Influence of the Environment in Infectious Diseases
The environment of viruses is constituted essentially by the cells they infect. Viruses must parasitize cells to ensure their propagation. Outside cells, viruses lack of activity, although to allow transmission to another individual they need to survive outside the cell. The way a virus survives in the environment is the result of an adaptation that largely determines how it is transmitted. Viruses can be transmitted through direct contact between individuals, or through other ways such as, for instance air, water, feces, body fluids, food, or fomites. In some cases, transmission needs the participation of other living organisms, so-called vectors, in which the virus is equally propagated. These vectors are often blood-sucking insects that inoculate the infectious pathogen through their bites, thus spreading the infection in a population. A virus may preferably use a single transmission route, but viruses using more than one way of transmission are frequent.
The progress of a viral infection in a population is a multifactorial process, depending on a range of both biotic and abiotic factors. These factors and their influence on the development and transmission of the infection at the population level constitute the eco-epidemiology of an infectious disease. There is a strong relationship between the route of transmission and the eco-epidemiology of a given infectious disease. For example, the spread of infections that are transmitted by direct contact largely depends on the population density, which determines the distance between infected and susceptible individuals. For airborne infections, temperature, humidity, and wind can have a significant influence on the progress of the epidemic. Waterborne and foodborne viruses are usually highly resistant to adverse environmental conditions. A particular case of this type of transmission is represented by the fecal–oral route (often water, food, or objects are contaminated by fecal waste). Viruses that are transmitted through this route have a characteristic resistance to low pH, allowing them to pass through the animal’s digestive tract, overcoming the natural barrier that represents the acid secretion of gastric parietal cells. Often, these viruses produce diarrhea, thus being shed in large amounts and returning to the environment, where they can remain infectious for a variable period (up to several months in some instances), depending mainly on environmental temperature (the colder the longer), but also on the presence of salts, organic matter, moisture, solar radiation, etc., until they reach another host and begin the infectious cycle again (Jimenez-Clavero et al., 2005b).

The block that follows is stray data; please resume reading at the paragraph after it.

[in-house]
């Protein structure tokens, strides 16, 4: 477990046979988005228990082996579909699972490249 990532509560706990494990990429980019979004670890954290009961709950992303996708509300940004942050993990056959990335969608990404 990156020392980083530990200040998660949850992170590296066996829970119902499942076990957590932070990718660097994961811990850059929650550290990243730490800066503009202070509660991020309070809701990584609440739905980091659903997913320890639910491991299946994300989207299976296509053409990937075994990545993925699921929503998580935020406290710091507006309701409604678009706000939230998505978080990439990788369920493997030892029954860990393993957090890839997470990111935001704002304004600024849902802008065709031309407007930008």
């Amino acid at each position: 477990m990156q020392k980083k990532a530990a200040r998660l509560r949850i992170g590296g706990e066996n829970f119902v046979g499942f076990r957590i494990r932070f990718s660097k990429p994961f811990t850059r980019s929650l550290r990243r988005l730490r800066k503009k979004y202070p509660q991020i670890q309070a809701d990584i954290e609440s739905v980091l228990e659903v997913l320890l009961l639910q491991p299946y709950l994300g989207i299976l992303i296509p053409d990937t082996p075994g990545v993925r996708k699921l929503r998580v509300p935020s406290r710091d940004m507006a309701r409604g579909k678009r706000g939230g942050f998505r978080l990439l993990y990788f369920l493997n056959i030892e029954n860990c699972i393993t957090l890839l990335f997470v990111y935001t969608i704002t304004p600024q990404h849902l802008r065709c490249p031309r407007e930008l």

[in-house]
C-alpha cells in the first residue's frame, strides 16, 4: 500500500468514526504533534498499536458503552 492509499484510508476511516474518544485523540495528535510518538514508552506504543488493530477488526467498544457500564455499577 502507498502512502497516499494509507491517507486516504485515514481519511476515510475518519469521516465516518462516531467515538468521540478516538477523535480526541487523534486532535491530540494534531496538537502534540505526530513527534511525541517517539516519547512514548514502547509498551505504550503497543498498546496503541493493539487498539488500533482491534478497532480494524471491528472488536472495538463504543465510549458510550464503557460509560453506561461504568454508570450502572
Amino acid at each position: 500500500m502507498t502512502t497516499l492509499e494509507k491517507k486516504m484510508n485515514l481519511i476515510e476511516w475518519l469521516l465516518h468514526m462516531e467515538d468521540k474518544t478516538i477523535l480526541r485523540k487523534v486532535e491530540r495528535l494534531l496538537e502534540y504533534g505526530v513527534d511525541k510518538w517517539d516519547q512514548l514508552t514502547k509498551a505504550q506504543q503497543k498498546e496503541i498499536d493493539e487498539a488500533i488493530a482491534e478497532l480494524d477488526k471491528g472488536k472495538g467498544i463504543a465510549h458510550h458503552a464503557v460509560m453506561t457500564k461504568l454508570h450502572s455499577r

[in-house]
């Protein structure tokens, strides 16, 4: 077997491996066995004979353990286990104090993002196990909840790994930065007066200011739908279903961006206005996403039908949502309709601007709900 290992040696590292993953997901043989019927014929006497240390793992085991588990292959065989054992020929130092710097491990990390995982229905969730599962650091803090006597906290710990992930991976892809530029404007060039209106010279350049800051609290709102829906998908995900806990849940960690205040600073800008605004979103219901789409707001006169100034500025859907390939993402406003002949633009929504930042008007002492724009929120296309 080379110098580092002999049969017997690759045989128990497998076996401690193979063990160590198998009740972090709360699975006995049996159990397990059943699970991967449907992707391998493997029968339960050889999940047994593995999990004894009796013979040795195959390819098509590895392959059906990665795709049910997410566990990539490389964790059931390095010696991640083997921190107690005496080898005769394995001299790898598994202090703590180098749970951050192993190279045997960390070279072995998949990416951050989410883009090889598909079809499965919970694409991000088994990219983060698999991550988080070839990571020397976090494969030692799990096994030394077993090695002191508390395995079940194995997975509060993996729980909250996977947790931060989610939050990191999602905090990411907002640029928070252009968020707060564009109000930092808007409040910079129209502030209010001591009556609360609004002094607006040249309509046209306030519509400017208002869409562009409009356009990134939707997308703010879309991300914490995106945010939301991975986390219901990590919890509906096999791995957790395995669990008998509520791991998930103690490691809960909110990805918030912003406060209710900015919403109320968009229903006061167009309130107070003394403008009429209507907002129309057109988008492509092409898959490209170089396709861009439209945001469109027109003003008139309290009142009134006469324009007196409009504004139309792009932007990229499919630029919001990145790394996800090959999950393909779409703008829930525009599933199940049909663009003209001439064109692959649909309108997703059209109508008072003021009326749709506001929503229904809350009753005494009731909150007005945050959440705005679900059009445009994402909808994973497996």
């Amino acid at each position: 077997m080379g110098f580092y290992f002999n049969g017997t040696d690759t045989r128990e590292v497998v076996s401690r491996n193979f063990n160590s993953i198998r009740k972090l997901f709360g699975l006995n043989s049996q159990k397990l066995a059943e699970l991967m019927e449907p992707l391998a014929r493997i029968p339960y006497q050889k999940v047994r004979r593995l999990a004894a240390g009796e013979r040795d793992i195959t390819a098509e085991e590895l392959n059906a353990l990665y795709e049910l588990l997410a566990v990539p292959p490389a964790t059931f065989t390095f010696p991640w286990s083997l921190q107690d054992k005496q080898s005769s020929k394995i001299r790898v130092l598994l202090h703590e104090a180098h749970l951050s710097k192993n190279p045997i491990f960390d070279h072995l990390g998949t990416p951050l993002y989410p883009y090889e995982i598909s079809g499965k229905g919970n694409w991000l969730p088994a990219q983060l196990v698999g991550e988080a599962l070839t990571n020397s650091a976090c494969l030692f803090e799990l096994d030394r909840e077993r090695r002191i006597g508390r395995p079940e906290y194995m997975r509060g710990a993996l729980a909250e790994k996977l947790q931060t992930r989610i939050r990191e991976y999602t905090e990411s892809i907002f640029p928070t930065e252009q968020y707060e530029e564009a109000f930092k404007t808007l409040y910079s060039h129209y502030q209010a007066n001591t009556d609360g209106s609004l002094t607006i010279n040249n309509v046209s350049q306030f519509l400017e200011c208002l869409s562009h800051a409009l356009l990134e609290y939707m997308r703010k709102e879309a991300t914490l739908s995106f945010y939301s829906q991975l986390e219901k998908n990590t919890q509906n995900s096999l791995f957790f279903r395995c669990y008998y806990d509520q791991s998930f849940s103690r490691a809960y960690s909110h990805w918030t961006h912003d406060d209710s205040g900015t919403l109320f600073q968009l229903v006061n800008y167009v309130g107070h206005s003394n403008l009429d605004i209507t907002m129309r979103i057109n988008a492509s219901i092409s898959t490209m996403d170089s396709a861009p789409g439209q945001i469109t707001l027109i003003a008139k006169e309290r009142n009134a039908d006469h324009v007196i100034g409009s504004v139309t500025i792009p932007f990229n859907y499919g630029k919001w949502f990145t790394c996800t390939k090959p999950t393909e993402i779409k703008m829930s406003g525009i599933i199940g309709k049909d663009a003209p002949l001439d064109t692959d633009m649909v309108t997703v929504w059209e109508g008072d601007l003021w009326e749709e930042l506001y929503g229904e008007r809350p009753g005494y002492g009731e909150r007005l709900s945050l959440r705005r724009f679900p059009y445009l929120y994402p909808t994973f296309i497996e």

In the case of vector-borne diseases, in addition to pathogen and host, infectious cycle requires a third player: the vector. This fact results in a more complex eco-epidemiology. Habitats of arthropod vectors depend on a number of environmental conditions, including range of temperature, humidity, water availability, etc. Arboviruses (i.e., viruses transmitted by arthropod vectors), are distributed necessarily in areas where populations of competent vectors (i.e., vectors which are able to spread the disease to new hosts) are abundant enough. Each arthropod vector species occupies a particular ecological niche within specific environmental conditions, so that its distribution can be greatly affected by changes in temperature, rainfall, humidity, plant coverage, etc. (Randolph and Rogers, 2010; Weaver and Reisen, 2010).
In summary, environmental variations constitute an important factor in the occurrence and spread of infectious diseases in general. This is particularly important for arthropod-borne diseases, where environmental changes can influence both their geographic range and the risk of introduction (Sutherst, 2004; Gould and Higgs, 2009; Tabachnick, 2010).
Emerging Infectious Diseases and Global Change